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In the matter between Trevor Hattingh and Advice At Platfin CC and Abraham Jacobus Gouws

Mr Trevor Hattingh a semi-retired adult male whose details are on file in this Office, lodged a complaint against Advice At Platfin CC (registration number 1993/017920/23), and its key individual and representative Mr Abraham Jacobus Gouws. Advice At Platfin CC, is an Authorised Financial Services Provider (FSP), with license number 11991. At the time the advice was provided, the entity traded as Abe Gouws Makelaars.

The complaint arose from failed investments made by complainant, on respondent’s advice, into two public property syndication schemes, namely, The Villa Retail Park Holdings Limited (‘The Villa Ltd”), promoted by Sharemax Investment (Pty) Ltd (“Sharemax”) and Highveld Syndication 21 (HS 21) promoted by PIC Syndications (Pty) Limited “PIC” or Pickvest). The funds invested, R1 000 000 in total, had been held in a fixed deposit with ABSA, and were earmarked for complainant’s retirement.

Complainant had initially suggested an investment into Allan Gray as he believed it to be a reputable company. Respondent subsequently provided complainant with quotations for both Allan Gray and Sharemax (The Villa), and explained that the Sharemax investment was a ‘better’ option with a higher return. Complainant was however hesitant to place, in his words, ‘…all my eggs in one basket…’ which is when respondent introduced complainant to PIC. Both investments had incepted on 2 July 2009 for R500 000 each, and complainant was assured of receiving an income of 12.5% over 5 years from both syndications. On 30 August 2010 no interest was received from The Villa Ltd and all income from the investment ceased. This was followed by a reduction in the income from PIC to 6%, which despite assurances from respondent never returned to 12%.

The gist of the Ombud’s findings against respondent is that respondent failed to appropriately advise complainant. This is supported by:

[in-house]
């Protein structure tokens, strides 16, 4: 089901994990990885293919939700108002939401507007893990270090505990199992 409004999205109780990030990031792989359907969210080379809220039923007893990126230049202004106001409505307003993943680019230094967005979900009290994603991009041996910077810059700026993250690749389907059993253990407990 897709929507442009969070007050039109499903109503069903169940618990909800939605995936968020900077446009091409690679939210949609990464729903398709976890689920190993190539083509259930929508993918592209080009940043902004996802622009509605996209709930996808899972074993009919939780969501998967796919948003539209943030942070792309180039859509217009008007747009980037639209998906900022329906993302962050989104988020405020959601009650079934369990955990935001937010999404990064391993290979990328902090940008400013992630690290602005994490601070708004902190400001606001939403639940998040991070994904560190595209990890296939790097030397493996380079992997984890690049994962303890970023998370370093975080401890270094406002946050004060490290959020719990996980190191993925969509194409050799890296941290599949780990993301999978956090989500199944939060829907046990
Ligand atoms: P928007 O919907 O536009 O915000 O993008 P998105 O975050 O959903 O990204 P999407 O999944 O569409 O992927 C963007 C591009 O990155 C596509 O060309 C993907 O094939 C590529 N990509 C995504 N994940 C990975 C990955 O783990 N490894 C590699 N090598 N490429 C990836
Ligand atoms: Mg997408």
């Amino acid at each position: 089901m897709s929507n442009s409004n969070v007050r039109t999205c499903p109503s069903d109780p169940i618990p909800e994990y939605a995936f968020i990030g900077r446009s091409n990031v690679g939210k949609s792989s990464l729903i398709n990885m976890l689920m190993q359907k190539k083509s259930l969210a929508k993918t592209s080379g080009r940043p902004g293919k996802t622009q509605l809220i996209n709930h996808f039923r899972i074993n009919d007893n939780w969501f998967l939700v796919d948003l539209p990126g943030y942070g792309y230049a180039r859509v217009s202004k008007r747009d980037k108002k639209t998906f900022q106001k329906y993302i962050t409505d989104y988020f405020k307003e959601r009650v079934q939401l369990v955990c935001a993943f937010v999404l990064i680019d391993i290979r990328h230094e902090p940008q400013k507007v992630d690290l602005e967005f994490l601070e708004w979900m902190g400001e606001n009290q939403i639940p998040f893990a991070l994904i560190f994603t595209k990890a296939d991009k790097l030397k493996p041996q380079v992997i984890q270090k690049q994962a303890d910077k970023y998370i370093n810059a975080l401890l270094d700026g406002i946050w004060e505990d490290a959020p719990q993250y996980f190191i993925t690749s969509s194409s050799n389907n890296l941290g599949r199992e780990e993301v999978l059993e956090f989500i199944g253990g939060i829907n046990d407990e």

• Respondent’s advice was fundamentally flawed in that the prospectuses of both schemes guaranteed neither the investor’s capital nor the income payable. If anything, the prospectuses made it plain that the investments were far too risky and in that case unsuitable to complainant’s needs.
  • Respondent’s failure to identify that the prospectuses violated Notice 459 of Government Gazette 28690. This Notice was sanctioned by the Minister of Trade and Industry to prevent unfair business practices in property syndication schemes. He was therefore unable to advise his client appropriately.
  • Respondent does not deny that complainant had instructed him that he could not afford to lose his capital; yet respondent recommended the investments in both PIC and Sharemax with the full understanding that his client had no capacity to absorb risk.
  • Respondent had advised complainant that both the Sharemax and PIC products were compatible with complainant’s circumstances and risk profile.
  • The risks in the investments were not disclosed, in violation of the General Code of Conduct that calls upon providers to provide “a reasonable and appropriate general explanation of the nature and material terms of the relevant contract or transaction to a client, and generally make full and frank disclosure of any information that would reasonably be expected to enable the client to make an informed decision.”
  • There is no doubt that had complainant been made aware of the risks involved in the investments, he would not have invested in the schemes.
  • Respondent failed to appropriately advise complainant.

The Ombud found that respondent’s conduct flouted the very contract he had with complainant, and as a consequence, respondent’s failure to appropriately advice complainant caused the loss.

The Ombud ordered respondent to pay complainant an amount of R1 000 000.

 

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